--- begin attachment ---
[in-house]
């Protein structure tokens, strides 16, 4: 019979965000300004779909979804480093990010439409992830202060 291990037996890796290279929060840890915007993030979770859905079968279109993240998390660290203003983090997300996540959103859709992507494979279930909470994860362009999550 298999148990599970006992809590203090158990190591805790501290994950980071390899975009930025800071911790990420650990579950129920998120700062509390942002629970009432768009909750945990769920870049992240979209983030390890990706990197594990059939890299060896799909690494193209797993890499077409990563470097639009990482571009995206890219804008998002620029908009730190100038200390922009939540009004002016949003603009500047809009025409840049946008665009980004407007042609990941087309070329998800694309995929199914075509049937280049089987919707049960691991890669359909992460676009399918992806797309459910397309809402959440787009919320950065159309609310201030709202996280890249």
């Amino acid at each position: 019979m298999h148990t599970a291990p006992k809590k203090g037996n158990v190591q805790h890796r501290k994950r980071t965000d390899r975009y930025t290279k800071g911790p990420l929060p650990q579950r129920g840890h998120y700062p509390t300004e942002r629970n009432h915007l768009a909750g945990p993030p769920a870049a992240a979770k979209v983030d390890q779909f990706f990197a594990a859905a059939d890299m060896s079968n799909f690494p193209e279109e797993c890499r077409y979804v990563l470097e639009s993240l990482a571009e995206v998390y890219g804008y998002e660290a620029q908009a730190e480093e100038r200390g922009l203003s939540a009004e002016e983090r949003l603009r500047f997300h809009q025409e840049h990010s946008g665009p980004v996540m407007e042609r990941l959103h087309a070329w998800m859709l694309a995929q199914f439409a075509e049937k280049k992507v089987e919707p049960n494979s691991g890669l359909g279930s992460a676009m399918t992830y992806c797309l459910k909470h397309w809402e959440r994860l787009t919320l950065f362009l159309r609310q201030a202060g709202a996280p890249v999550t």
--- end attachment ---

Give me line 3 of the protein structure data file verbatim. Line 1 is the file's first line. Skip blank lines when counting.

């Amino acid at each position: 019979m298999h148990t599970a291990p006992k809590k203090g037996n158990v190591q805790h890796r501290k994950r980071t965000d390899r975009y930025t290279k800071g911790p990420l929060p650990q579950r129920g840890h998120y700062p509390t300004e942002r629970n009432h915007l768009a909750g945990p993030p769920a870049a992240a979770k979209v983030d390890q779909f990706f990197a594990a859905a059939d890299m060896s079968n799909f690494p193209e279109e797993c890499r077409y979804v990563l470097e639009s993240l990482a571009e995206v998390y890219g804008y998002e660290a620029q908009a730190e480093e100038r200390g922009l203003s939540a009004e002016e983090r949003l603009r500047f997300h809009q025409e840049h990010s946008g665009p980004v996540m407007e042609r990941l959103h087309a070329w998800m859709l694309a995929q199914f439409a075509e049937k280049k992507v089987e919707p049960n494979s691991g890669l359909g279930s992460a676009m399918t992830y992806c797309l459910k909470h397309w809402e959440r994860l787009t919320l950065f362009l159309r609310q201030a202060g709202a996280p890249v999550t």